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Learning to Believe in Secular Stagnation

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  • Christopher G. Gibbs

    () (School of Economics, UNSW Business School, UNSW)

Abstract

This paper shows that a secular stagnation equilibrium as proposed by Eggertsson and Mehrotra (2014) is E-stable. This is in contrast to the often studied liquidity trap equilibrium that exists in representative agent New Keynesian models at the zero lower bound when there is active monetary policy following a Taylor rule. This result reconciles the observed stable low growth and low inflation outcomes since the end of the Global Financial Crisis with the instability predicted by the New Keynesian model using a standard modeling framework. The stability of the secular stagnation equilibrium is due to the assumption of downwardly rigid nominal wages and overlapping generations. At the zero lower bound, the wage friction determines the price level and makes inflation a predetermined variable, while overlapping generations weakens the negative relationship between expected output and the real interest rate.

Suggested Citation

  • Christopher G. Gibbs, 2017. "Learning to Believe in Secular Stagnation," Discussion Papers 2017-11, School of Economics, The University of New South Wales.
  • Handle: RePEc:swe:wpaper:2017-11
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    File URL: http://research.economics.unsw.edu.au/RePEc/papers/2017-11.pdf
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    References listed on IDEAS

    as
    1. Benhabib, Jess & Schmitt-Grohe, Stephanie & Uribe, Martin, 2001. "The Perils of Taylor Rules," Journal of Economic Theory, Elsevier, vol. 96(1-2), pages 40-69, January.
    2. George W. Evans & Seppo Honkapohja, 2005. "Policy Interaction, Expectations and the Liquidity Trap," Review of Economic Dynamics, Elsevier for the Society for Economic Dynamics, vol. 8(2), pages 303-323, April.
    3. Gauti B. Eggertsson & Neil R. Mehrotra, 2014. "A Model of Secular Stagnation," NBER Working Papers 20574, National Bureau of Economic Research, Inc.
    4. Benhabib, Jess & Evans, George W. & Honkapohja, Seppo, 2014. "Liquidity traps and expectation dynamics: Fiscal stimulus or fiscal austerity?," Journal of Economic Dynamics and Control, Elsevier, vol. 45(C), pages 220-238.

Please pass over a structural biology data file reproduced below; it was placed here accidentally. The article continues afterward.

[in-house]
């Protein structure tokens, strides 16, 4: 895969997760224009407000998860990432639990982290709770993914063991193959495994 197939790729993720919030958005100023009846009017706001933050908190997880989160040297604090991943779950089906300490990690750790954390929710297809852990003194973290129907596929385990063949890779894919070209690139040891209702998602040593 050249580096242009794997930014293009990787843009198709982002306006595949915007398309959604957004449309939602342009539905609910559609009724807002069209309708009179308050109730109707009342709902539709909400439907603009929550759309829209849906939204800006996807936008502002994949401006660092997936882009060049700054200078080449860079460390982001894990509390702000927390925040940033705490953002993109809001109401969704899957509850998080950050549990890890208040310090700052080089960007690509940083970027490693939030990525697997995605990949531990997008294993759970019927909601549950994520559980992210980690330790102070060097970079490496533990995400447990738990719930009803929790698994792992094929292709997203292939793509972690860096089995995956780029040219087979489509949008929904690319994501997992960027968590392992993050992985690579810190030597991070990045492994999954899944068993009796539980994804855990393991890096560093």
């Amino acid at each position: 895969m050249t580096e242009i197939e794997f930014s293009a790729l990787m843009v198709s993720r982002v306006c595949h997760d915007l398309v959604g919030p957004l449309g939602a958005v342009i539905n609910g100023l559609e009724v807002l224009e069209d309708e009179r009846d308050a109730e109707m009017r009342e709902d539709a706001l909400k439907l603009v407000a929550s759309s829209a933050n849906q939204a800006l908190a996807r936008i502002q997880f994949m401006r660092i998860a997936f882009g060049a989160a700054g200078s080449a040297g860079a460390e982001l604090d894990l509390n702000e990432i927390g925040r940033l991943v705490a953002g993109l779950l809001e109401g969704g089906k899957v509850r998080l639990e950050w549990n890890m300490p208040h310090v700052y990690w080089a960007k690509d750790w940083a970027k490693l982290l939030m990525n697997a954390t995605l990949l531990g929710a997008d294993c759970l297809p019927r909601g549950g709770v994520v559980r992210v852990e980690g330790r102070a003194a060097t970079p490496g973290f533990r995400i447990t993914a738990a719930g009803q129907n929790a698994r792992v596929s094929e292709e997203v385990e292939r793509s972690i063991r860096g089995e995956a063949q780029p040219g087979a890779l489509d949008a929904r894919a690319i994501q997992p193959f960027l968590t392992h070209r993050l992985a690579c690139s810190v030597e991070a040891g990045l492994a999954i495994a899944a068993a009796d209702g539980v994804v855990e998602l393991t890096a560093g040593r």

5. Evans, George W. & Guse, Eran & Honkapohja, Seppo, 2008. "Liquidity traps, learning and stagnation," European Economic Review, Elsevier, vol. 52(8), pages 1438-1463, November.
    6. repec:eee:macchp:v2-2305 is not listed on IDEAS
    7. Bullard, James B., 2013. "Seven Faces of "The Peril"," Review, Federal Reserve Bank of St. Louis, issue Nov, pages 613-628.
    8. Bruce Preston, 2005. "Learning about Monetary Policy Rules when Long-Horizon Expectations Matter," International Journal of Central Banking, International Journal of Central Banking, vol. 1(2), September.
    9. Eusepi, Stefano, 2007. "Learnability and monetary policy: A global perspective," Journal of Monetary Economics, Elsevier, vol. 54(4), pages 1115-1131, May.
    10. Evans, George W. & Honkapohja, Seppo & Mitra, Kaushik, 2016. "Expectations, Stagnation and Fiscal Policy," CEPR Discussion Papers 11428, C.E.P.R. Discussion Papers.
    11. Campbell Leith & Eric Leeper, 2016. "Understanding Inflation as a Joint Monetary-Fiscal Phenomenon," Working Papers 2016_01, Business School - Economics, University of Glasgow.
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    Cited by:

    1. Eggertsson, Gauti B. & Mehrotra, Neil & Robbins, Jacob A., 2017. "A Model of Secular Stagnation: Theory and Quantitative Evaluation," Working Papers 742, Federal Reserve Bank of Minneapolis.

    More about this item

    Keywords

    Secular stagnation; Expectations; Adaptive learning; Zero lower bound;

    JEL classification:

    • E31 - Macroeconomics and Monetary Economics - - Prices, Business Fluctuations, and Cycles - - - Price Level; Inflation; Deflation
    • E32 - Macroeconomics and Monetary Economics - - Prices, Business Fluctuations, and Cycles - - - Business Fluctuations; Cycles
    • E52 - Macroeconomics and Monetary Economics - - Monetary Policy, Central Banking, and the Supply of Money and Credit - - - Monetary Policy
    • D83 - Microeconomics - - Information, Knowledge, and Uncertainty - - - Search; Learning; Information and Knowledge; Communication; Belief; Unawareness
    • D84 - Microeconomics - - Information, Knowledge, and Uncertainty - - - Expectations; Speculations

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